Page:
Terminating Custody Jurisdiction in New Jersey

Once New Jersey Courts have made the initial determination of custody, New Jersey is considered to have exclusive, continuing jurisdiction. This means that New Jersey - and only New Jersey - has the right to make custody determinations for that child or those children. The New Jersey Uniform Child Custody Jurisdiction and Enforcement (NJUCCJEA) lays out the requirements for acquiring jurisdiction over a custody matter. Of course, there is always the possibility that New Jersey could lose jurisdiction over the children, depending on the specific facts and circumstances. Some factors that courts will use in deciding whether or not New Jersey will be able to retain jurisdiction over the matter are as follows:

  • A New Jersey court determines that neither the child, the child and at least one parent, nor the child and someone who is acting as a parent have any compelling contact or relationship with New Jersey. Additionally, the court must find that significant evidence concerning the child’s care, protection, training and personal relationships is unavailable within the state New Jersey.
  • A New Jersey Court or the court of another state determines that neither the child, nor a parent, nor any surrogate parent (or someone who is acting in the role of a parent) currently live in New Jersey. N.J.S.A. 2A:34-66; or
  • New Jersey is found to be an inconvenient forum, meaning that a New Jersey Court does have jurisdiction but declines to exercise that jurisdiction because the court of another state is more appropriate to exercise jurisdiction over a particular case considering relevant factors. Some circumstances that would render a New Jersey court inconvenient might include:

    • Whether there have been any instances of domestic violence, where it occurred, and if it happens again, which state could be best situated to address the protection of the parties and the child;
    • The amount of time the child has lived out of state;
    • The economic circumstances and financial abilities of the parties;
    • Any agreement between the parties about state jurisdiction, such as a prenuptial or postnuptial agreement;
    • The nature and location of evidence that will be relied upon during the case, including the child’s testimony, such as where most evidence will likely be found.
    • Each court’s ability to make a determination on the issue quickly and effectively, as well as the procedures required to present relevant evidence;
    • The familiarity that each court has concerning the facts, issues and parties involved in the underlying case. N.J.S.A. 2A:34-71a & b.

The case of Griffith v. Tressel is instructive when it comes to the interpretation of the above statutes. The court made it abundantly clear that as long as either the ‘compelling contact or relationship’ to the state test or the ‘significant evidence’ test is satisfied, there is not necessarily a requirement to meet both basis in order for New Jersey to retain jurisdiction. Only if neither of these prongs is satisfied will New Jersey be divested of custody jurisdiction. Griffith v. Tressel, 392 N.J. Super. 128, 142-3 (App. Div. 2007).

Though a determination that New Jersey is an inconvenient forum can divest it of jurisdiction, the principle is separate and distinct from the application of the significant connection and substantial evidence standards. If the New Jersey court determines that New Jersey is an inconvenient forum for a custody suit, it stays the proceeding in New Jersey conditioned upon the action being promptly commenced in another, more appropriate state. This necessarily requires there to be a court of another state willing to take jurisdiction of the matter. N.J.S.A. 2A:34:71c.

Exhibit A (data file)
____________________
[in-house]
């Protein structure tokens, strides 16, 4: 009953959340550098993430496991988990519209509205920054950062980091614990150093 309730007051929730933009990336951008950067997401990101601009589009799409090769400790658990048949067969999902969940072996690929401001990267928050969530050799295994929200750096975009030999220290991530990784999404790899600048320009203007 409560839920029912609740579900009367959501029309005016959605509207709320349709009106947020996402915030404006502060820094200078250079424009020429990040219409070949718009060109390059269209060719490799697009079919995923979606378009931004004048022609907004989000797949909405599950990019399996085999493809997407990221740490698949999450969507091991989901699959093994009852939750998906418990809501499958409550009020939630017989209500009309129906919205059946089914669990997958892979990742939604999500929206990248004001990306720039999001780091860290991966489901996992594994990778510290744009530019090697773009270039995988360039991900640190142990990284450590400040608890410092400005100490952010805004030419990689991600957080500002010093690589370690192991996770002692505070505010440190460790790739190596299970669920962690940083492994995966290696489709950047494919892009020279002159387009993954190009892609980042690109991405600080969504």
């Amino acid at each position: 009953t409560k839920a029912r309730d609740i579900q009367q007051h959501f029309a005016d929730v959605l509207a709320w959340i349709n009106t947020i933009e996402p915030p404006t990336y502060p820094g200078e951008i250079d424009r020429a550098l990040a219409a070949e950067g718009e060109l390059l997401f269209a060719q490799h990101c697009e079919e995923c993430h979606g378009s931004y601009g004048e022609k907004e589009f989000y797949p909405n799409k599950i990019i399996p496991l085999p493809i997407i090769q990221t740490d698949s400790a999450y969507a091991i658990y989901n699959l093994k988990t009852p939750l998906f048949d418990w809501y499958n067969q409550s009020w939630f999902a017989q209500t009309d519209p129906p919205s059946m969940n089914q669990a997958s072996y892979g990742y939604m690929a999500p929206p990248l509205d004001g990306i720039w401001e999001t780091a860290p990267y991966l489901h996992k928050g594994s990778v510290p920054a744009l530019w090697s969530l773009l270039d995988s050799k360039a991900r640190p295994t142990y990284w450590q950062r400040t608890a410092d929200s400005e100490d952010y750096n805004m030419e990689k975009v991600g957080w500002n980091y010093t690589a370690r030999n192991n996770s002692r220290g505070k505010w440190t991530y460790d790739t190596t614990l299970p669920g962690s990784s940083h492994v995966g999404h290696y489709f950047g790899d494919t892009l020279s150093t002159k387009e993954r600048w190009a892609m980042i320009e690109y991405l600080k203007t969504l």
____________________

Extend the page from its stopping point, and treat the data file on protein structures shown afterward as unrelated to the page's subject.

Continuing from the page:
What is important to remember is that the laws have been set up to prevent jurisdiction in custody matters in multiple states at the same time. This, in turn, avoids multiple custody orders from multiple jurisdictions on the same case. Therefore, to bring a custody action in a state other than New Jersey, it is always necessary to terminate New Jersey’s continuing, exclusive jurisdiction over the case under the principles set forth above.

If you need to discuss terminating custody jurisdiction in New Jersey, call the Law Offices of Peter Van Aulen for a free comprehensive in office consultation at 201-845-7400.

Client Reviews
★★★★★
Peter has integrity, and values his relationships with his clients beyond his financial relationship with them. For me to say this about any lawyer is really saying something. He is compassionate, straightforward and knowledgeable. I would easily recommend him to anybody.
★★★★★
Peter Van Aulen handled my case with great diligence and integrity. He is also a compassionate individual who realizes what a difficult time divorce can be emotionally. Peter works hard and doesn't take any shortcuts in preparing for a case… I highly recommend Mr. Van Aulen and his staff. Chuck Solomon
★★★★★
Peter is an exceptionally great attorney. He handled my child custody case and was able to ease any of my concerns with honest answers. He always took the time to explain the pros/cons and was always available to answer any questions that I had… I would highly recommend this attorney to anyone who is looking for one. Jessica Cruz
★★★★★
Peter Van Aulen is a very compassionate, honest and straightforward person. He was there for me at my lowest point with a genuine concern not only for my situation, but for me and my child's well being above all… He is fair and he is strong and when push comes to shove he is there for you. Cathy Dodge
★★★★★
Our cousin used Peter's law office to help with a sticky custody situation. He was extremely responsive, very nice and most importantly did an awesome job with the court! He is awesome. Lawrence Polsky

*Results may vary depending on your particular facts and legal circumstances